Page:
Best practices for presenting your polls
Downloadable visual aids, advice, and tips
We've summarized the best practices learned from countless presenters who have come before you.
Visual aids to teach your audience
We've created instructional graphics and slides for you. Show these to your audience to put them at ease and teach them how to participate. These are essential for first time audiences.
Download as a PowerPoint slide
Best practices for presenters
This short guide will show you what to expect, based on feedback from thousands of nervous presenters who came before you, how to maximize your audience response rate, and how to give clear instructions verbally and in print.Download PDF
Tips to improve participation
Give instructions up-front
Before your first poll, tell your audience that you will be asking them to participate using their mobile devices or laptops. Giving clear instructions upfront sets your group’s expectations and will encourage participation.
Do a practice poll
Start your session or event with a practice poll. We recommend beginning with a fun icebreaker poll. This could be related to popculture, current events, or just simply, “Where are you from?” Doing so gives your audience time to get out their devices and learn how to participate in a low-pressure setting. This will improve participation on other poll questions later.
Presenters tend to rush polls because there is a natural tendency to be uncomfortable with the silence while waiting for people to learn how to participants. Embrace the silence! Typically, you should allow 90 seconds for your first poll, and 30-40 seconds per poll thereafter. As your audience becomes accustomed to submitting their responses, you’ll be able to pick up the pace.
Mix it up
Make sure polls are spaced out in the presentation, and that the audience will be interested in learning their own consensus. For example, one poll with funny or silly answers works well, but a few in a row and the audience may lose attention.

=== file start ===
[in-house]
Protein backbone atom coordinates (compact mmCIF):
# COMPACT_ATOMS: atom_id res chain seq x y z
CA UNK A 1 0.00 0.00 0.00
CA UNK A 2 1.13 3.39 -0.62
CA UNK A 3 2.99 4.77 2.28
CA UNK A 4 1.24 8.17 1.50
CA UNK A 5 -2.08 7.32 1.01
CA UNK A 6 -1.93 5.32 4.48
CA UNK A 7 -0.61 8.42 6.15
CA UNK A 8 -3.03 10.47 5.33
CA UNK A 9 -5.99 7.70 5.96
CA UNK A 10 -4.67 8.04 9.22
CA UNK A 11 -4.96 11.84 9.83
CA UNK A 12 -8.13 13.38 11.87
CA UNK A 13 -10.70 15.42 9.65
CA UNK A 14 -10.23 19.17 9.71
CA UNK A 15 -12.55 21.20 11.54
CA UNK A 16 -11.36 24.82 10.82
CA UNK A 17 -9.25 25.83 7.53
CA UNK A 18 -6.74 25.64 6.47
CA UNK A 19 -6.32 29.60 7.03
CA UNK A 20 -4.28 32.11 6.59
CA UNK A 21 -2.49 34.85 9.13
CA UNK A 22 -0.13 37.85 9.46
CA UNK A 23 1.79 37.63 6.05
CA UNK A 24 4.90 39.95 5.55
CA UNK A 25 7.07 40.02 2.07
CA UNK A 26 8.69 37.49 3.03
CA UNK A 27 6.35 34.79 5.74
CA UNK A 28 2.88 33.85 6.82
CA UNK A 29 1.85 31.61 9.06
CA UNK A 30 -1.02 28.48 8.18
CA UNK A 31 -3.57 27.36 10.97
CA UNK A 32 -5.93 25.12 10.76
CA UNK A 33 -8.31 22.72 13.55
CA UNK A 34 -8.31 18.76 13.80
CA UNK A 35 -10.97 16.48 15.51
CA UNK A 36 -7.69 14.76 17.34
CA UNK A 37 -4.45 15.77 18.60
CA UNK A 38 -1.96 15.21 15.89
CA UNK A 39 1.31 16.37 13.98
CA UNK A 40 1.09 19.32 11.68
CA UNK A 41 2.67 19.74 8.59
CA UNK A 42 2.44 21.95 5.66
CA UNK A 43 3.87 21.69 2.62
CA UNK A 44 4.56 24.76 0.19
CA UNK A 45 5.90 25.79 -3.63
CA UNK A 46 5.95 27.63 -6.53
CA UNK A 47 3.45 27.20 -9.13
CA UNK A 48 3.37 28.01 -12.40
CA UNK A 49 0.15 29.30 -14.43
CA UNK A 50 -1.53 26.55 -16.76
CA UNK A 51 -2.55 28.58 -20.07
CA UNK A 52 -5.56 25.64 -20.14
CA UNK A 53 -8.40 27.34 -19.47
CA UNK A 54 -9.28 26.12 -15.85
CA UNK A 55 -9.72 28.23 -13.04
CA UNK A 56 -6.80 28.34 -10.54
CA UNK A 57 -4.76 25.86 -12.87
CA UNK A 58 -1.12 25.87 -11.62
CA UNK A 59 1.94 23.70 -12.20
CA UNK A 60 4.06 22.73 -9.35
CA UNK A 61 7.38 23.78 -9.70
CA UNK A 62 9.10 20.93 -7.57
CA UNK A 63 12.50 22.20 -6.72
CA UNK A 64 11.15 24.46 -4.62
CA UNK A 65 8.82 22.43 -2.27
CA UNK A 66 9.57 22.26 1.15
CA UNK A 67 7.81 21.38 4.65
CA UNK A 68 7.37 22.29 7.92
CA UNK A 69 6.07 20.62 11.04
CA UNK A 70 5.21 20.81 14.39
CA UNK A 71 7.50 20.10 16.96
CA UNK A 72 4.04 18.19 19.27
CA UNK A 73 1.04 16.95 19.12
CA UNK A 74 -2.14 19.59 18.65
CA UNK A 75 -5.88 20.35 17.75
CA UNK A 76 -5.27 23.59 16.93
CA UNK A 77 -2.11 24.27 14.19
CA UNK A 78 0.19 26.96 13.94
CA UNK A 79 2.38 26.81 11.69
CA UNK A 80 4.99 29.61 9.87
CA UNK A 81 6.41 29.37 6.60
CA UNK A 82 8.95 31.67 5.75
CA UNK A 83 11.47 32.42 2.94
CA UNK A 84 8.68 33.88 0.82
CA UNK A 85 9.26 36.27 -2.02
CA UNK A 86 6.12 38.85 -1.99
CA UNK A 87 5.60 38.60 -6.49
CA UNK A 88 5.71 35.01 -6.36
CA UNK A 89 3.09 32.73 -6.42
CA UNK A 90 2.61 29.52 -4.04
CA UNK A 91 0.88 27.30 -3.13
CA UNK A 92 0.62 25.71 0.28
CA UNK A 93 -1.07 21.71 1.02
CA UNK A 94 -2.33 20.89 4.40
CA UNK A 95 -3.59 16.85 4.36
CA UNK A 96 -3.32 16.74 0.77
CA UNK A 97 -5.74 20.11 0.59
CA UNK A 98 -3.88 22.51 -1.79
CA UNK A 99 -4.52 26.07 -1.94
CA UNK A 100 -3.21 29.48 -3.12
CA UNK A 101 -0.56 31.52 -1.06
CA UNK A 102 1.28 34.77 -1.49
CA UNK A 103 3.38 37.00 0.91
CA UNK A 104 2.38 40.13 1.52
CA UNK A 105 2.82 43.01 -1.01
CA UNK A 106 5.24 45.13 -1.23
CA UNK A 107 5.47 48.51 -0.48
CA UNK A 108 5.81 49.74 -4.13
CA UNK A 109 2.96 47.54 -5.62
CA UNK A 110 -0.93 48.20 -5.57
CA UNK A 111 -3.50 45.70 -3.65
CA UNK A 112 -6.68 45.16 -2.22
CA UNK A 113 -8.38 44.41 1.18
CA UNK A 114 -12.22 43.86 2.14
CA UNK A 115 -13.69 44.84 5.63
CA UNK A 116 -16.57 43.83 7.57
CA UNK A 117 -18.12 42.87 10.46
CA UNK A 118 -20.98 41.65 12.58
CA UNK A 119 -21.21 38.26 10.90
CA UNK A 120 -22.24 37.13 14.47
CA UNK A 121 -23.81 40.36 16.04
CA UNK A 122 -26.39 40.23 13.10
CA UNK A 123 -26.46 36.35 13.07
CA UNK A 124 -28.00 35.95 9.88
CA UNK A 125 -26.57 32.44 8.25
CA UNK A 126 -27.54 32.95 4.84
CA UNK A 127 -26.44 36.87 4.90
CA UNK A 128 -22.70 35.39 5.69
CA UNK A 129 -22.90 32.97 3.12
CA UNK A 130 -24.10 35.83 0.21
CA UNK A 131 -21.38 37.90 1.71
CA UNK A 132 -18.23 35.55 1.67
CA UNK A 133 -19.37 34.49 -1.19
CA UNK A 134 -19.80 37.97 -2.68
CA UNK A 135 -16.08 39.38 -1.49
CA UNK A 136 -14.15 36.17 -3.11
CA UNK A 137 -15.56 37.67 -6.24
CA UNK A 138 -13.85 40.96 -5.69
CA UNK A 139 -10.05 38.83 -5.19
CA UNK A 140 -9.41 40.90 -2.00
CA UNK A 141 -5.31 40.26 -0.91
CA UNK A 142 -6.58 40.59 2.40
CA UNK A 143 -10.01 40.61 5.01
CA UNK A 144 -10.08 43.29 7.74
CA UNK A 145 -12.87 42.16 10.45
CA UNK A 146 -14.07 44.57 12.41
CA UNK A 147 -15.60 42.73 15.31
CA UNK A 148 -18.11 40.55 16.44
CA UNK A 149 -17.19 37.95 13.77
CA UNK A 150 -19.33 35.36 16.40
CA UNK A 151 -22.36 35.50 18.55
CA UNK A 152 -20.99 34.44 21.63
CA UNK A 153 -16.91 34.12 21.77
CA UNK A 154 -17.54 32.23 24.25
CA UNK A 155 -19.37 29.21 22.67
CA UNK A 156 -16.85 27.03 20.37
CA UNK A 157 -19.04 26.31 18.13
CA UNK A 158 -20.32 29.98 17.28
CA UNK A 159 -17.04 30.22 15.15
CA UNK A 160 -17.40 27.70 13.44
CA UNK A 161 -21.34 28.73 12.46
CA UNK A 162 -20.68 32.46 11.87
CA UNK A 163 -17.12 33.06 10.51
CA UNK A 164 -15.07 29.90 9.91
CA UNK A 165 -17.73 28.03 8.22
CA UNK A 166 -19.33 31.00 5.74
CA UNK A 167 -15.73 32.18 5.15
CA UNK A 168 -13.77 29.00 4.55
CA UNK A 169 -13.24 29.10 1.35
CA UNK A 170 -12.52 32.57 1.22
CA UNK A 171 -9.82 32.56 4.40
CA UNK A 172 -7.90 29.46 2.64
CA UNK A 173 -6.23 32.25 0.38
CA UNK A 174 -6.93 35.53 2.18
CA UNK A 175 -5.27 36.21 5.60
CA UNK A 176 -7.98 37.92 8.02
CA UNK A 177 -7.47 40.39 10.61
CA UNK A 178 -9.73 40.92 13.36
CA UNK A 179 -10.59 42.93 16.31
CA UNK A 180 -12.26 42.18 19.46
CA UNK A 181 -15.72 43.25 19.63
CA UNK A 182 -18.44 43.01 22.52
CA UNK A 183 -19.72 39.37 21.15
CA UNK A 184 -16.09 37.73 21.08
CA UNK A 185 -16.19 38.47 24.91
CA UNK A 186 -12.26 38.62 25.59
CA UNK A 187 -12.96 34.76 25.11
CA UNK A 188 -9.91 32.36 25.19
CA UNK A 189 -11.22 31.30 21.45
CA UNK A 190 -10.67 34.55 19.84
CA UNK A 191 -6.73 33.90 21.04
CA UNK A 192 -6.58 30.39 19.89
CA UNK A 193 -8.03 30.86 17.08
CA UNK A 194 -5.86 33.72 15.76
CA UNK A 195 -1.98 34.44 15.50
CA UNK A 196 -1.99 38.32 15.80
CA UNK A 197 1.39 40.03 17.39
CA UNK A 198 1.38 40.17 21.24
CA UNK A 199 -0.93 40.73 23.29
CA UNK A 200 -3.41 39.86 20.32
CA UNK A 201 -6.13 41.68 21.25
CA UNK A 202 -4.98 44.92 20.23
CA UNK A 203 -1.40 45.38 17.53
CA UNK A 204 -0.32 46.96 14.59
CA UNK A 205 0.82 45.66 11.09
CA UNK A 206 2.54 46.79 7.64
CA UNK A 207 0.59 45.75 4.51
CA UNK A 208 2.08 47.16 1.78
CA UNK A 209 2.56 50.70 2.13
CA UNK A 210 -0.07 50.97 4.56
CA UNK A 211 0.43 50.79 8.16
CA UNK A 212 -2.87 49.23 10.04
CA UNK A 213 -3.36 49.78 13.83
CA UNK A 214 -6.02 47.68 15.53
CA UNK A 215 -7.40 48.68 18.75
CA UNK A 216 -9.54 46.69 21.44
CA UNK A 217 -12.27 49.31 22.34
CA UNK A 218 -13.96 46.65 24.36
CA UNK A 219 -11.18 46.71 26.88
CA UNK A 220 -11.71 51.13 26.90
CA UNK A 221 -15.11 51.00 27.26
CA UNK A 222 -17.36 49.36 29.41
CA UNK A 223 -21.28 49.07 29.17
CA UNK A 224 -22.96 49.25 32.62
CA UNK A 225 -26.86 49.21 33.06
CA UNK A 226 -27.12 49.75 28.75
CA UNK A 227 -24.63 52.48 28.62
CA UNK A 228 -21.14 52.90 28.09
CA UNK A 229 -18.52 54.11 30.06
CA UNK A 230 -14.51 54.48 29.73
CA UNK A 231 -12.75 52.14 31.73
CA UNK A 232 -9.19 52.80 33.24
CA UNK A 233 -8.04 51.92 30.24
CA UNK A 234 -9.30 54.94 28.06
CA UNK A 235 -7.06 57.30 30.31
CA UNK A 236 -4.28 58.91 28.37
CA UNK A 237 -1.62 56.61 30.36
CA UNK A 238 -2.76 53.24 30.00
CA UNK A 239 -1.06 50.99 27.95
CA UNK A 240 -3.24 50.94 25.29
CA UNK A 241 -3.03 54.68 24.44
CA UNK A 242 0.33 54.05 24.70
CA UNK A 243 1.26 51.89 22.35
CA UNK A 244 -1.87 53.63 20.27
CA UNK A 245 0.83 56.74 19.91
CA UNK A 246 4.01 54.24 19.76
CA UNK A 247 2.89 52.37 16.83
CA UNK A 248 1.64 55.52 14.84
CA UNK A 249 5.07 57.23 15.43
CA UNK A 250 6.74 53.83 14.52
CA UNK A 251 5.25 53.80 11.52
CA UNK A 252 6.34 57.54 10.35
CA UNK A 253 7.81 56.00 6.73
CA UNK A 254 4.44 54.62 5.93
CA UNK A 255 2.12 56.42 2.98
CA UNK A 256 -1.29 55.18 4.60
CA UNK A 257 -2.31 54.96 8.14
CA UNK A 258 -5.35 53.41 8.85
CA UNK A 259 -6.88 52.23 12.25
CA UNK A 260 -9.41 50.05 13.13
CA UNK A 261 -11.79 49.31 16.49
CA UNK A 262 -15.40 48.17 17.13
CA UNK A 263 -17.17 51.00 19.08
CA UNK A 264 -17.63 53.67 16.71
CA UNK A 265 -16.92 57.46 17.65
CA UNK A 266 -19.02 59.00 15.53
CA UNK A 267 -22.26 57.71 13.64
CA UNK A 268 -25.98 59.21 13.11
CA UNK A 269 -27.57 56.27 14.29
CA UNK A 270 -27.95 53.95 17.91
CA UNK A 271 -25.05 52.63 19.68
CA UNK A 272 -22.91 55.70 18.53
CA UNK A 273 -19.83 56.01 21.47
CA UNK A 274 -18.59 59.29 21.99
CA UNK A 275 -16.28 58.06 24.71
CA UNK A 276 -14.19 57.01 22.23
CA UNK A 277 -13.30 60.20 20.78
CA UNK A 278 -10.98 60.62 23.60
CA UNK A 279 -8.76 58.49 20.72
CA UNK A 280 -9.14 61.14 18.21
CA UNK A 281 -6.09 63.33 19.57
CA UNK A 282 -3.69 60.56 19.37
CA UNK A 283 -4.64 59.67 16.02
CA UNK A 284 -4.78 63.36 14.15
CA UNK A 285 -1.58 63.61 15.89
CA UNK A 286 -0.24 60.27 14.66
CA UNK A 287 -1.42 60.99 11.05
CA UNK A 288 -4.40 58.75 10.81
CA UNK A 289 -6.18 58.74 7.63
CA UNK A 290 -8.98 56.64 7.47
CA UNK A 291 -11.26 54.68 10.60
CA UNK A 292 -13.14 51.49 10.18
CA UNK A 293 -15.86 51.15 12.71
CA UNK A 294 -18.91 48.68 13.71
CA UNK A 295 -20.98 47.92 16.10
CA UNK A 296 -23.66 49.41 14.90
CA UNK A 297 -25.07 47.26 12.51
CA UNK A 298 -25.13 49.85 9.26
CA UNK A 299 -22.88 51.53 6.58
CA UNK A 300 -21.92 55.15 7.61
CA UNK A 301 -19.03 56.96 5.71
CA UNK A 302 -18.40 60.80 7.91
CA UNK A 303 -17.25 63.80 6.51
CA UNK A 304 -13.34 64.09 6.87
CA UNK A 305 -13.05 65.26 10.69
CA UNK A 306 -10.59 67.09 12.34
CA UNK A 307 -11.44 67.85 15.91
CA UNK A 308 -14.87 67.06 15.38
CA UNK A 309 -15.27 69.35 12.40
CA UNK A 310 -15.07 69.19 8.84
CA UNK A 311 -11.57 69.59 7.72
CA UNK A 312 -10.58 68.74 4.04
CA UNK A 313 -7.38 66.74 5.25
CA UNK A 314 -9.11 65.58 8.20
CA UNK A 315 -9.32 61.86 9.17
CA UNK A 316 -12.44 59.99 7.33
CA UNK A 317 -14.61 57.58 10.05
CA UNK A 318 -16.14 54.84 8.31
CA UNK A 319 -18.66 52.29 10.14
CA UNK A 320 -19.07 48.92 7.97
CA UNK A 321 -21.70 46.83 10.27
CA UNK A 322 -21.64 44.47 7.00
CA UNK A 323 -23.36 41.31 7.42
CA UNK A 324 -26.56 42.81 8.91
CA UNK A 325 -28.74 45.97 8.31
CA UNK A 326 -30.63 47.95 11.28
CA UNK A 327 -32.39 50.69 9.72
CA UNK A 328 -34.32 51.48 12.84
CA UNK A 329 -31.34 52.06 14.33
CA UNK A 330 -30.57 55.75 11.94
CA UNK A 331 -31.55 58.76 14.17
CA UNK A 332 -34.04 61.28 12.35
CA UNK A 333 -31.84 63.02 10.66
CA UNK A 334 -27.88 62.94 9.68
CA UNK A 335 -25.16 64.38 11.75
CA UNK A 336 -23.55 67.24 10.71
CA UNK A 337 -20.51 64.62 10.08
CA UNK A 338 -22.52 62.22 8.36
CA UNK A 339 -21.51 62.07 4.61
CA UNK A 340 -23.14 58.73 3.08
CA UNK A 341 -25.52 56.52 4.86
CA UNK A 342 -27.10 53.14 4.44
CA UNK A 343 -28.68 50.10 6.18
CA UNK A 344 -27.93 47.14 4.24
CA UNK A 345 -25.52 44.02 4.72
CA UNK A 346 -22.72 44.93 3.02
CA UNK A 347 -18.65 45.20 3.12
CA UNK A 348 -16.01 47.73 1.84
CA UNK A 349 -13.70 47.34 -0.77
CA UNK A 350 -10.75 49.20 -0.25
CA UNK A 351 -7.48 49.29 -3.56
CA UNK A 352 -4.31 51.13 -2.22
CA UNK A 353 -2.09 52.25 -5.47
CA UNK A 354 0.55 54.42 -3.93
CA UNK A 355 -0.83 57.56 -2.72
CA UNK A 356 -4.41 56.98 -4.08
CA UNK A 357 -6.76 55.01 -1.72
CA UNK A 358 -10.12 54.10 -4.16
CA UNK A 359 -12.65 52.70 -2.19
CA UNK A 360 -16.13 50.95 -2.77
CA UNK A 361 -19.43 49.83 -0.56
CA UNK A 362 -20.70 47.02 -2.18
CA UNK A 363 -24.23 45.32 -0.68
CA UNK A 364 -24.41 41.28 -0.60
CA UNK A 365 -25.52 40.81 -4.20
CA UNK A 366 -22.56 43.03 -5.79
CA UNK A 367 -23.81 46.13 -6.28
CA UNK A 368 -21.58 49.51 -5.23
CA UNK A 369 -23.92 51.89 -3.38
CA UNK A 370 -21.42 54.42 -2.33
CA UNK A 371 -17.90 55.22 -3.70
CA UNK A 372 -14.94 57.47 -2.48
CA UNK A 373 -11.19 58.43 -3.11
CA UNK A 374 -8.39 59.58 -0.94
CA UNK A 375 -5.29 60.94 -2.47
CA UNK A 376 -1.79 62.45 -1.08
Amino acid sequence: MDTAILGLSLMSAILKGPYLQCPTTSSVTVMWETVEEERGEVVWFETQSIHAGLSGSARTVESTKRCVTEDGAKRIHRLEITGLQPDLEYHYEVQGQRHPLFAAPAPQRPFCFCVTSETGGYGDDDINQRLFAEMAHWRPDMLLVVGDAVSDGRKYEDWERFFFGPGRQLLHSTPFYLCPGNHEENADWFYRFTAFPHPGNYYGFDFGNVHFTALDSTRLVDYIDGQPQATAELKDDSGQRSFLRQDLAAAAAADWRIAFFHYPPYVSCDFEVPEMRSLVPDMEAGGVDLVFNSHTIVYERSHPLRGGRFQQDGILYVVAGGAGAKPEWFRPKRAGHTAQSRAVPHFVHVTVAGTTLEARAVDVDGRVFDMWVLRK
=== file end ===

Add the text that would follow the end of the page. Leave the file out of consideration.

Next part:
If people have incentives to participate, “poll- fatigue” is not usually an issue. Examples include offering prizes for participation, making it a game or competition, and of course giving credit for quizzes or tests.
Describe what is going to happen
"I'm going to ask for your opinion. In order to respond, I need you to take out your phone or any other web-enabled device you may have. Go ahead and do that now."
Tell the audience how to respond
For web responses, "Open your web browser and type in the URL shown here on the screen. That's pollev.com/ (your username) . The first question will appear in just a moment."
For text responses, "Please join my Poll Everywhere session by texting this keyword to the five-digit number 22333. You will receive a confirmation indicating that you have joined my session. Once you receive that confirmation message, you can respond."
Address their concerns
“Standard text messaging rates apply, so it may be free for you, or up to twenty cents on some carriers if you do not have a text messaging plan.”
“The service we are using is serious about privacy. I cannot see your phone numbers, and you will never receive follow-up text messages outside this presentation.”
“Capitalization doesn’t matter, but spelling and spaces do.”
Downloading another app
“You can participate without downloading yet another app to your phone." (But if you want to, Poll Everywhere does have an app available in the Android and Apple app stores.)